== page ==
Last week we published our Top Three Takeaways from Week 8 of Stanford’s How to Start a Startup course. If you are sitting hear wondering, “what the heck is How to Start a Startup?” see below. Otherwise, scroll down to see our top three takeaways from week 9 of How to Start a Startup. Learn lots and enjoy!
Over the next several weeks, Y Combinator President, Sam Altman, is teaching a Stanford course lecture series designed to be a one-class business course for people who want to start startups. It is “everything [they] know about how to start a startup, for free, from some of the world experts.”
The caliber of founders and startup gurus lined up to talk is impressive. Several of our Maestronauts decided they wanted to follow along and learn from the successes and challenges that are shared. So over the next several weeks we are meeting before work to watch and discuss the lectures.
1. Passion trumps sales experience.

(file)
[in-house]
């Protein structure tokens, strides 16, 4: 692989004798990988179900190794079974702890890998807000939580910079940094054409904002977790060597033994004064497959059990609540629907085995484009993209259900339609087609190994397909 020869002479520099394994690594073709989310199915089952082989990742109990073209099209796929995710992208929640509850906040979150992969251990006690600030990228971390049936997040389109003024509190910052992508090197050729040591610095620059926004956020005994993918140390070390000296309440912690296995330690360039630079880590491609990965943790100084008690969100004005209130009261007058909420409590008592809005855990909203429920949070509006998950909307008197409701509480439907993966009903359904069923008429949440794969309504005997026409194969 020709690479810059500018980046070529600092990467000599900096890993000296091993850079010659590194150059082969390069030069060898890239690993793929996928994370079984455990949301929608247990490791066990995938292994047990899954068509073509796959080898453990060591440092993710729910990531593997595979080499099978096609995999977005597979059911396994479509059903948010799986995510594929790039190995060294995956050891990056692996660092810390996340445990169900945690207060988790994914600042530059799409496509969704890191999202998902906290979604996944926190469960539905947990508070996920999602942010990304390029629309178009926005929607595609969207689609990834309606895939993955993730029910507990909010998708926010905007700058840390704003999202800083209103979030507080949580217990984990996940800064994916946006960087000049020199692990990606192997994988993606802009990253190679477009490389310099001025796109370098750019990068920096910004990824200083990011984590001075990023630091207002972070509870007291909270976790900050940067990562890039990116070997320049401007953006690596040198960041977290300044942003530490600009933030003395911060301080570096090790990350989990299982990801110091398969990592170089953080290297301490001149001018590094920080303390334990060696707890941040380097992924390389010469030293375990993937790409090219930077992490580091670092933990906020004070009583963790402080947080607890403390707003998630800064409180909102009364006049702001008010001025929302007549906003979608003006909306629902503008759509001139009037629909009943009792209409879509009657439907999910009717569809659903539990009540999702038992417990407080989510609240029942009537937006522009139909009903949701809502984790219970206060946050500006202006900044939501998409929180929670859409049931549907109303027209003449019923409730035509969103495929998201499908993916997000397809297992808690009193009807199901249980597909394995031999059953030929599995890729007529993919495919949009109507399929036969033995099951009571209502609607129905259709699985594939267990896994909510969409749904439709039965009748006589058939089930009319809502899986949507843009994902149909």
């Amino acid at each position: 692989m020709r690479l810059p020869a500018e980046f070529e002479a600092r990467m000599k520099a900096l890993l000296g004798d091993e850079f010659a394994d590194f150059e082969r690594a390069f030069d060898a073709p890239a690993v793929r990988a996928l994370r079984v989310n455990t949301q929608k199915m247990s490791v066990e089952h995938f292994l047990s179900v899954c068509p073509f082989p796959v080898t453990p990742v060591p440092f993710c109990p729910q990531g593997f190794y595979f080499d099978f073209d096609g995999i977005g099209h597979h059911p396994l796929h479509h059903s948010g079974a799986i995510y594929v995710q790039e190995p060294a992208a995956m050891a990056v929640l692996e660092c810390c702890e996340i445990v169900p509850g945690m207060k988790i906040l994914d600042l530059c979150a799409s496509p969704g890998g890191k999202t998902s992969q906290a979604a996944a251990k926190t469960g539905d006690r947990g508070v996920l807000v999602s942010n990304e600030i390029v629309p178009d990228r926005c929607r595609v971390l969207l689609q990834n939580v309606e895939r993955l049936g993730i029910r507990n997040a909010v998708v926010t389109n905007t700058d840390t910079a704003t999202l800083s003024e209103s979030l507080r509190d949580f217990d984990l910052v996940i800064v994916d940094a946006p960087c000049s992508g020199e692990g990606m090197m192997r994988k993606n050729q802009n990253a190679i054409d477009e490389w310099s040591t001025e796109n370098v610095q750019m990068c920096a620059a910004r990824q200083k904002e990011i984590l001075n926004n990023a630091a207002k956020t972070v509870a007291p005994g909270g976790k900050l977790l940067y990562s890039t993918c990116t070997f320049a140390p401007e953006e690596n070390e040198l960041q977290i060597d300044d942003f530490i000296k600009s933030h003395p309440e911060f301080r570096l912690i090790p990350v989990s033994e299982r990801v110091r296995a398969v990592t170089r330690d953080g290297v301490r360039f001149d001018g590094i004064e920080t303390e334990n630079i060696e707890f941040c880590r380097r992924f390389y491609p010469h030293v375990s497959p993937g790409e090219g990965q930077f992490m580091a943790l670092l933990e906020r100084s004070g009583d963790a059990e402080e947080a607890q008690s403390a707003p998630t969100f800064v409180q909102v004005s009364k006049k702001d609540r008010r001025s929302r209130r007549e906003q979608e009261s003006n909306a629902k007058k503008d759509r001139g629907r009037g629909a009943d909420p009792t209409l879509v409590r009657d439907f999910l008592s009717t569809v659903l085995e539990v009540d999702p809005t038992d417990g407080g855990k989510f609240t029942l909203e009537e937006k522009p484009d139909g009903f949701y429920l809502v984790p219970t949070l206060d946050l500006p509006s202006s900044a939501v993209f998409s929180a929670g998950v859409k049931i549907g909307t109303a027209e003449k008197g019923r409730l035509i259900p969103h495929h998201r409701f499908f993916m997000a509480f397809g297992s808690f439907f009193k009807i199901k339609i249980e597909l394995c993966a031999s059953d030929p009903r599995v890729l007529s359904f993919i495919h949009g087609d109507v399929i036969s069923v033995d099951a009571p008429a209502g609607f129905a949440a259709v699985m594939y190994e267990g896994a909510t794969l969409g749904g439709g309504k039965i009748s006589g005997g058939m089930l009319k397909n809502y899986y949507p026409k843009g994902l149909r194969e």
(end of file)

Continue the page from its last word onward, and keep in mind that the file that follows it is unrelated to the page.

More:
Typically founders think, “We are just going to work, work, work on our product. Then, when it’s ready, we will hire the sales force.” In reality, YOU are the salesman. You go out and get the sales. You sell the dream and the passion that you feel for the product/service you made. You get your hands dirty and bring in the first clients. Go out and work.
2. Keep it simple.
Be clear. Be concise. Say what you are going to do, don’t skirt around it. Make a 30-second pitch and a 2-minute pitch, nothing more. Tell me something I don’t know in one sentence. Tell your mom exactly what you do in one sentence.
Why is it so important to keep it simple? The more you talk, the more opportunity you have to say something people don’t like. Keep it simple.
3. Write down how you do things and why you do things.
Speaking from experience, Sam Altman of Y Combinator said, “every founder I know wishes they would of done this when they first started out.” From the very, very beginning write down the how and the why.
After growth, you won’t have the time or the resources to explain to each new employee how and why you do things. Instead of leaving it up to chance and gambling with oral tradition, write down how and why you do things and make everyone read it. That way the 4th employee and the 400th employee know that same thing and you have created your company law.
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